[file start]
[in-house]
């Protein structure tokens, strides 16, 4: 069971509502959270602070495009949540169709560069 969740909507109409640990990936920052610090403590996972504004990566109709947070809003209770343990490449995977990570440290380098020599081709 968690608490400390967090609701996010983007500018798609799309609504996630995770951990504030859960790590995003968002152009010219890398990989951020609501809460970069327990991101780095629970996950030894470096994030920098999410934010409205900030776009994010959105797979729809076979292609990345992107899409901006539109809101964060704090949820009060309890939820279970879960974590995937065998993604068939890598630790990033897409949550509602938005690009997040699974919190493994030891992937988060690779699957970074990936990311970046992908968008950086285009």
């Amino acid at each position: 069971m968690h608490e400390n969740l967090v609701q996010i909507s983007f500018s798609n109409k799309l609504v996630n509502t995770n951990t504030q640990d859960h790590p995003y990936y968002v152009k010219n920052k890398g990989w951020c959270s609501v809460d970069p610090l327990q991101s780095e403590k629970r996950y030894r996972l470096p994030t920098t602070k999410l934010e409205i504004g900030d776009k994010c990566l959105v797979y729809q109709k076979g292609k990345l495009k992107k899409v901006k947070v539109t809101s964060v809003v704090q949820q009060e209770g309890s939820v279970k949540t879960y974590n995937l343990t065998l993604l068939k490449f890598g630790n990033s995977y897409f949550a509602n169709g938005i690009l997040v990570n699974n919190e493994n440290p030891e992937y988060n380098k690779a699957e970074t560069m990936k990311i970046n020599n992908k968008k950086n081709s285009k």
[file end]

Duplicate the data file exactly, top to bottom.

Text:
[in-house]
């Protein structure tokens, strides 16, 4: 069971509502959270602070495009949540169709560069 969740909507109409640990990936920052610090403590996972504004990566109709947070809003209770343990490449995977990570440290380098020599081709 968690608490400390967090609701996010983007500018798609799309609504996630995770951990504030859960790590995003968002152009010219890398990989951020609501809460970069327990991101780095629970996950030894470096994030920098999410934010409205900030776009994010959105797979729809076979292609990345992107899409901006539109809101964060704090949820009060309890939820279970879960974590995937065998993604068939890598630790990033897409949550509602938005690009997040699974919190493994030891992937988060690779699957970074990936990311970046992908968008950086285009």
């Amino acid at each position: 069971m968690h608490e400390n969740l967090v609701q996010i909507s983007f500018s798609n109409k799309l609504v996630n509502t995770n951990t504030q640990d859960h790590p995003y990936y968002v152009k010219n920052k890398g990989w951020c959270s609501v809460d970069p610090l327990q991101s780095e403590k629970r996950y030894r996972l470096p994030t920098t602070k999410l934010e409205i504004g900030d776009k994010c990566l959105v797979y729809q109709k076979g292609k990345l495009k992107k899409v901006k947070v539109t809101s964060v809003v704090q949820q009060e209770g309890s939820v279970k949540t879960y974590n995937l343990t065998l993604l068939k490449f890598g630790n990033s995977y897409f949550a509602n169709g938005i690009l997040v990570n699974n919190e493994n440290p030891e992937y988060n380098k690779a699957e970074t560069m990936k990311i970046n020599n992908k968008k950086n081709s285009k």